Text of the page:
For deriving these attributes from seismic data, we begin with the prestack seismic gathers. After generating angle gathers from the conditioned offset gathers, the P-reflectivity, S-reflectivity are derived using Fatti’s approximation to the Zoeppritz equations. Due to the band-limited nature of acquired seismic data, any attribute extracted from it will also be band-limited, and so will have a limited resolution.

As the target dolomite reservoir is thin, it is necessary to enhance the resolution of the seismic data. For this purpose, thin-bed reflectivity inversion (see ‘Thin-Bed Reflectivity Inversion and Some Applications,” May 2008 EXPLORER) was run on the two reflectivities and then filtered back to a bandwidth that is higher than the input data bandwidth.

These filtered thin-bed reflectivity data are next inverted into P-impedance and S-impedance. Once these impedance volumes are obtained, it is possible to compute LI.

Using the relationship between LI and Pe established from the well, we transform the LI volume into a 3-D volume of Pe, and use that to infer the dolomitic zones. To map the dolomite zones laterally, a horizon slice of Pe volume over a window that includes the zone of interest was generated.

A part of that horizon slice is shown in figure 3.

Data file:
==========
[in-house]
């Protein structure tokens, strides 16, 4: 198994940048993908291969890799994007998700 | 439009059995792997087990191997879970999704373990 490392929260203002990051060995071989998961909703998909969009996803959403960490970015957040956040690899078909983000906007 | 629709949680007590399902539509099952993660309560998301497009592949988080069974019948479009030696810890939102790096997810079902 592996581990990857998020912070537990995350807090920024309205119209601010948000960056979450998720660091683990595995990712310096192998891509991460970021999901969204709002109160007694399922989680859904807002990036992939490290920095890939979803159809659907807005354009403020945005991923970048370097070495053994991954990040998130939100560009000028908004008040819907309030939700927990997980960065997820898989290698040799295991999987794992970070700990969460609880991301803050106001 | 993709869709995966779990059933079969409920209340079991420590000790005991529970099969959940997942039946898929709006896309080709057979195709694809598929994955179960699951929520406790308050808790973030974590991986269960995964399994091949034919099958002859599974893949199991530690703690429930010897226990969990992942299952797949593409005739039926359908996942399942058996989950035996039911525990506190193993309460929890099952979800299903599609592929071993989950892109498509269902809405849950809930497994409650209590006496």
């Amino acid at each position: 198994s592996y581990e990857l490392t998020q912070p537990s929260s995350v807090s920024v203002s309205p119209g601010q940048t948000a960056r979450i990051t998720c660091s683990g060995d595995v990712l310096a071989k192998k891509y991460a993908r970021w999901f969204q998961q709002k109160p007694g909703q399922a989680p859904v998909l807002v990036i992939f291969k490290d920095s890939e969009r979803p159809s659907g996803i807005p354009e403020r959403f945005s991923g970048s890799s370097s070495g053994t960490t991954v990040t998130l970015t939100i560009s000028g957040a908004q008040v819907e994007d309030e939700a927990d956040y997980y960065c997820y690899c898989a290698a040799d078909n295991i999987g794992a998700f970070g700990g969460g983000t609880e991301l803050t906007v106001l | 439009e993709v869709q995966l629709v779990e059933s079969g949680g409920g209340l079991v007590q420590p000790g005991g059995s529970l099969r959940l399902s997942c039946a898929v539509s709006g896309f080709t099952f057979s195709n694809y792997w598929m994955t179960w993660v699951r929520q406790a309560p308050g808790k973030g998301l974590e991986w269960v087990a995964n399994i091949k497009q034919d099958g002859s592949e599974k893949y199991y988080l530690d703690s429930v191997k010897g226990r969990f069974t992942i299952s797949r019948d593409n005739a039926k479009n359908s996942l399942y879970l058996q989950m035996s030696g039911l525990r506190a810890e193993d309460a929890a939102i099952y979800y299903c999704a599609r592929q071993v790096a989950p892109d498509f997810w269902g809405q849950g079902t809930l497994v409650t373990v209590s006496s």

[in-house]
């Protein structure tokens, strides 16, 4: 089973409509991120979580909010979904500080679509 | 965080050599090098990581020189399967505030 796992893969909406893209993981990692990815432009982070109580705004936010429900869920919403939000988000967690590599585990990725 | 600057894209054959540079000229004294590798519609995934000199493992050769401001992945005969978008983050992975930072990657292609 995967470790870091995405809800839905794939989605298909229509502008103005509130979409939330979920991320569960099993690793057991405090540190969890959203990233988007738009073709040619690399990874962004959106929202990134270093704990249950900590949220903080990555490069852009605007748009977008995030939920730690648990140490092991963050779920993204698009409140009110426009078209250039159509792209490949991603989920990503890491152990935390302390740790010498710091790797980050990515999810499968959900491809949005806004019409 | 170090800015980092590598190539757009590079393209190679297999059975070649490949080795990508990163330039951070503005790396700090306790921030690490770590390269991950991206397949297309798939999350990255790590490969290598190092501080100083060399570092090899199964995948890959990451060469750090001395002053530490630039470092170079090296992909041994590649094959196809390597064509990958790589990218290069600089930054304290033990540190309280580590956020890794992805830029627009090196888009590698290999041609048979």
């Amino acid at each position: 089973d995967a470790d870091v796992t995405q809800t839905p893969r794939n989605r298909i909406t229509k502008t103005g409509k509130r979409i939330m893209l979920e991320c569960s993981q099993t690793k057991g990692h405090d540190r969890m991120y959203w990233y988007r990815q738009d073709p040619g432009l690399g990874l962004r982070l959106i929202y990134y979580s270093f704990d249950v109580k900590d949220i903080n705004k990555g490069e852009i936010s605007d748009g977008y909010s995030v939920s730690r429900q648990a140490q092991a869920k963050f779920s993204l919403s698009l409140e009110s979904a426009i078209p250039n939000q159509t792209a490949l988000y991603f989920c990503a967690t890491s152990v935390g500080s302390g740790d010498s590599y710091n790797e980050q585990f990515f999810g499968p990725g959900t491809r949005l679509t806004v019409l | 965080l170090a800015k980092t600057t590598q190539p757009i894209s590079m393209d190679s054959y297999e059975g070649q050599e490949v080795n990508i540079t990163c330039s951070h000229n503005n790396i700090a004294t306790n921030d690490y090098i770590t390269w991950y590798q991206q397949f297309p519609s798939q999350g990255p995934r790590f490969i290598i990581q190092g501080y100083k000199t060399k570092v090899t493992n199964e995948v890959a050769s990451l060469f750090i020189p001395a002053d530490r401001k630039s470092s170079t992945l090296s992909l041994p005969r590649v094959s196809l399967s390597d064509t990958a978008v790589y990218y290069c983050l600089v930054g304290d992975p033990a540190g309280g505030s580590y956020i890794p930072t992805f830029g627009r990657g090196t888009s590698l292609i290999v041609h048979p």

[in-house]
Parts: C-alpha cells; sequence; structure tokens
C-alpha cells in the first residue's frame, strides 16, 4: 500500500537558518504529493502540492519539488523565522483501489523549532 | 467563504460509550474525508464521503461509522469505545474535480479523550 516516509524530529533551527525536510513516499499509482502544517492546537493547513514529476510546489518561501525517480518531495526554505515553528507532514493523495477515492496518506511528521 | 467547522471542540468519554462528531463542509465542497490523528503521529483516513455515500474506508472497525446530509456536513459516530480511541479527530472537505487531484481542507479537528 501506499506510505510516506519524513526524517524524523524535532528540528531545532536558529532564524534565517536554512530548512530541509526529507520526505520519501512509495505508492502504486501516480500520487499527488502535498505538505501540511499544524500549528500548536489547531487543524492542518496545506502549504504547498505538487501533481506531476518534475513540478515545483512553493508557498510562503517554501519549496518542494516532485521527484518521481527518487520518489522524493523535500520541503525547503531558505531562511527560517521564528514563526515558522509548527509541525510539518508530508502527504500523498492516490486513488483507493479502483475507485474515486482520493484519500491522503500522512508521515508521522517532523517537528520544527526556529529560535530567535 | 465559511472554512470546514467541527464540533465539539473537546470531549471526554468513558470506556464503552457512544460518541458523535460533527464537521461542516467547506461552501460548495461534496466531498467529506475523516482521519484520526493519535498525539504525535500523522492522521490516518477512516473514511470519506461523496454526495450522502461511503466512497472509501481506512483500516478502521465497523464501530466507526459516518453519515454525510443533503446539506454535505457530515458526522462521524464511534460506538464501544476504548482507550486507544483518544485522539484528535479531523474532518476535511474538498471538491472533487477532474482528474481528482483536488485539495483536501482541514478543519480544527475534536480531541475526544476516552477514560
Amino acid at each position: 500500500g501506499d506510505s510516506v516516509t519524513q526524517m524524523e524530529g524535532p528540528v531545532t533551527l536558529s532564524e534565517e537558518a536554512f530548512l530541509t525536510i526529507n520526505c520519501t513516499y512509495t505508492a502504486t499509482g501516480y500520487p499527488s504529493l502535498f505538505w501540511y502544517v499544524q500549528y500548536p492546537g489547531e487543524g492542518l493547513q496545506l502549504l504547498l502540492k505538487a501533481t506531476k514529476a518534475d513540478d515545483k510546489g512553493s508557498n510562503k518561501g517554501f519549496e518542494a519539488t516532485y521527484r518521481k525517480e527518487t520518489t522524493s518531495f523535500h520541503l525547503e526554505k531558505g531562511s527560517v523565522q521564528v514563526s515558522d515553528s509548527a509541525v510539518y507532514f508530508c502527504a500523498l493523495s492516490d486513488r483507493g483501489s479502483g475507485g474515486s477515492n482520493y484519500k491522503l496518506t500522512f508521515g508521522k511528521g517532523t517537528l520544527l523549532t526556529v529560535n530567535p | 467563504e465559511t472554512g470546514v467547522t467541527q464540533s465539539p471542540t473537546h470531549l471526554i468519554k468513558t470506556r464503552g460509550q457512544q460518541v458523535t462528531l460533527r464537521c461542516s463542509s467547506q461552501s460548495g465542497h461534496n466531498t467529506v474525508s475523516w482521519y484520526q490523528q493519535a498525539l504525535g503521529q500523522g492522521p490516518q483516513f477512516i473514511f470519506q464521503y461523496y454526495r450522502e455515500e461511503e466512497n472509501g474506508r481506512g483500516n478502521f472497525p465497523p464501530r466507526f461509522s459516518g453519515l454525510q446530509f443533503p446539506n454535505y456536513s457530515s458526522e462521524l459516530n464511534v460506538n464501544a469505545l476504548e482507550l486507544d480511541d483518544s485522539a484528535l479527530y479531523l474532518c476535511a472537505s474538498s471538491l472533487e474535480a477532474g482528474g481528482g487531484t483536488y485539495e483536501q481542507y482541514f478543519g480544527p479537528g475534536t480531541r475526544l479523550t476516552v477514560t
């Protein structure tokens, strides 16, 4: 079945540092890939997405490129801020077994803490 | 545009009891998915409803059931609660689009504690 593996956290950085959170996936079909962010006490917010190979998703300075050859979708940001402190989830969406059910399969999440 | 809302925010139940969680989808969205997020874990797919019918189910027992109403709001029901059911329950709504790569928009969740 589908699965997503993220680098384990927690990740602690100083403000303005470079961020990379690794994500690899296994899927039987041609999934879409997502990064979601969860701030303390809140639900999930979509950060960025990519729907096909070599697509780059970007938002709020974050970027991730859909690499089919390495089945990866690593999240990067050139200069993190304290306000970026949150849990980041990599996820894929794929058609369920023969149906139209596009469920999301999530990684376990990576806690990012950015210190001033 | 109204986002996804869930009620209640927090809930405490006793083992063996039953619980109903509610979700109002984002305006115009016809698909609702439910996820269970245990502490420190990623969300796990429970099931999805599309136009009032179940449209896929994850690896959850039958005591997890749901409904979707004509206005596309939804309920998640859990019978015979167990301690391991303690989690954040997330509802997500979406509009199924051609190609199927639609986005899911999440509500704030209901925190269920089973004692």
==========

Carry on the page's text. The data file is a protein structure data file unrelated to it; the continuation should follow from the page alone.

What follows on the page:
It has been found that throughout the 3-D area the predicted Pe response within the reservoir interval correlates fairly well with the net to gross dolomite within the same interval.

Conclusions

Rotation of data in P-impedance versus S-impedance crossplot space facilitates the computation of a single attribute known as lithology impedance (LI) that yields information about lithology discrimination within the formation. It was then used to transform the inverted P-impedance volume into a 3-D Pe volume.

The derived Pe volume was analyzed, and a fairly good match was seen at the blind wells.

It was found that throughout the area covered by the 3-D seismic volume, the predicted Pe response within the reservoir interval correlated fairly well with the net to gross dolomite within the same interval.

We thank Arcis Seismic Solutions, TGS, for allowing us to present this work.